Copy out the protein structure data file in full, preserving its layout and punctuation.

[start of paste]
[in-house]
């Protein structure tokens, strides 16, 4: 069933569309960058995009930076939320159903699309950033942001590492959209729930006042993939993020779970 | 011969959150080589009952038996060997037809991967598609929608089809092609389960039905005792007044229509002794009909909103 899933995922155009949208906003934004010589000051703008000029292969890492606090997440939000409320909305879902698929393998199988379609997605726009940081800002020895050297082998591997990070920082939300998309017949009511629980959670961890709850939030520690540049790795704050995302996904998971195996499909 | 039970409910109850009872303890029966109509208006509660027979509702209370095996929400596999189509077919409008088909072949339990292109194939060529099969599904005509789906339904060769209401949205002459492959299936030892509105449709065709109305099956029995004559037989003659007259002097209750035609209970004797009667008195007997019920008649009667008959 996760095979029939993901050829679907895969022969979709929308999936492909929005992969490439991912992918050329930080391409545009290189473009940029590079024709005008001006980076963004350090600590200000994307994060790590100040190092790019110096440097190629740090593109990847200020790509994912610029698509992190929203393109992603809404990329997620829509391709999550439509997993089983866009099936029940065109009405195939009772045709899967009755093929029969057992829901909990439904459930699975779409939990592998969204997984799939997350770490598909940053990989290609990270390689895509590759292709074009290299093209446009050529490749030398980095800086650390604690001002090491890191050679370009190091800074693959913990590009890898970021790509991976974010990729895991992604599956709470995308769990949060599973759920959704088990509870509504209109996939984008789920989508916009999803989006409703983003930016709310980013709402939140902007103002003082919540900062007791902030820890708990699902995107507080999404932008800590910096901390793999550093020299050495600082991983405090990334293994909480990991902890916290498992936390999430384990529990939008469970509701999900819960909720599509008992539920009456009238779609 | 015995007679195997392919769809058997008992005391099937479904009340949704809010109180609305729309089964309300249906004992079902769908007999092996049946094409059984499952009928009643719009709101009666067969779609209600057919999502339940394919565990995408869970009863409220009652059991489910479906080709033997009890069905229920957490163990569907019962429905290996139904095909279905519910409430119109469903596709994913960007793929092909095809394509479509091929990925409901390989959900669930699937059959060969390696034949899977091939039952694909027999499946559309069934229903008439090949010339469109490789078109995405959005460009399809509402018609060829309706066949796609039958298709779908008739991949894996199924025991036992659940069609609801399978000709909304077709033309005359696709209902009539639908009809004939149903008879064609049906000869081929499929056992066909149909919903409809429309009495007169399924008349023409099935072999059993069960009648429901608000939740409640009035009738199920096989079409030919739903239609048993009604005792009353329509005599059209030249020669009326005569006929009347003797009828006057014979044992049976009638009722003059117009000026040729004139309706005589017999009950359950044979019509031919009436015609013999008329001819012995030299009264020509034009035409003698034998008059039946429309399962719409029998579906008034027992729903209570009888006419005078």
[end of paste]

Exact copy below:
[in-house]
């Protein structure tokens, strides 16, 4: 069933569309960058995009930076939320159903699309950033942001590492959209729930006042993939993020779970 | 011969959150080589009952038996060997037809991967598609929608089809092609389960039905005792007044229509002794009909909103 899933995922155009949208906003934004010589000051703008000029292969890492606090997440939000409320909305879902698929393998199988379609997605726009940081800002020895050297082998591997990070920082939300998309017949009511629980959670961890709850939030520690540049790795704050995302996904998971195996499909 | 039970409910109850009872303890029966109509208006509660027979509702209370095996929400596999189509077919409008088909072949339990292109194939060529099969599904005509789906339904060769209401949205002459492959299936030892509105449709065709109305099956029995004559037989003659007259002097209750035609209970004797009667008195007997019920008649009667008959 996760095979029939993901050829679907895969022969979709929308999936492909929005992969490439991912992918050329930080391409545009290189473009940029590079024709005008001006980076963004350090600590200000994307994060790590100040190092790019110096440097190629740090593109990847200020790509994912610029698509992190929203393109992603809404990329997620829509391709999550439509997993089983866009099936029940065109009405195939009772045709899967009755093929029969057992829901909990439904459930699975779409939990592998969204997984799939997350770490598909940053990989290609990270390689895509590759292709074009290299093209446009050529490749030398980095800086650390604690001002090491890191050679370009190091800074693959913990590009890898970021790509991976974010990729895991992604599956709470995308769990949060599973759920959704088990509870509504209109996939984008789920989508916009999803989006409703983003930016709310980013709402939140902007103002003082919540900062007791902030820890708990699902995107507080999404932008800590910096901390793999550093020299050495600082991983405090990334293994909480990991902890916290498992936390999430384990529990939008469970509701999900819960909720599509008992539920009456009238779609 | 015995007679195997392919769809058997008992005391099937479904009340949704809010109180609305729309089964309300249906004992079902769908007999092996049946094409059984499952009928009643719009709101009666067969779609209600057919999502339940394919565990995408869970009863409220009652059991489910479906080709033997009890069905229920957490163990569907019962429905290996139904095909279905519910409430119109469903596709994913960007793929092909095809394509479509091929990925409901390989959900669930699937059959060969390696034949899977091939039952694909027999499946559309069934229903008439090949010339469109490789078109995405959005460009399809509402018609060829309706066949796609039958298709779908008739991949894996199924025991036992659940069609609801399978000709909304077709033309005359696709209902009539639908009809004939149903008879064609049906000869081929499929056992066909149909919903409809429309009495007169399924008349023409099935072999059993069960009648429901608000939740409640009035009738199920096989079409030919739903239609048993009604005792009353329509005599059209030249020669009326005569006929009347003797009828006057014979044992049976009638009722003059117009000026040729004139309706005589017999009950359950044979019509031919009436015609013999008329001819012995030299009264020509034009035409003698034998008059039946429309399962719409029998579906008034027992729903209570009888006419005078």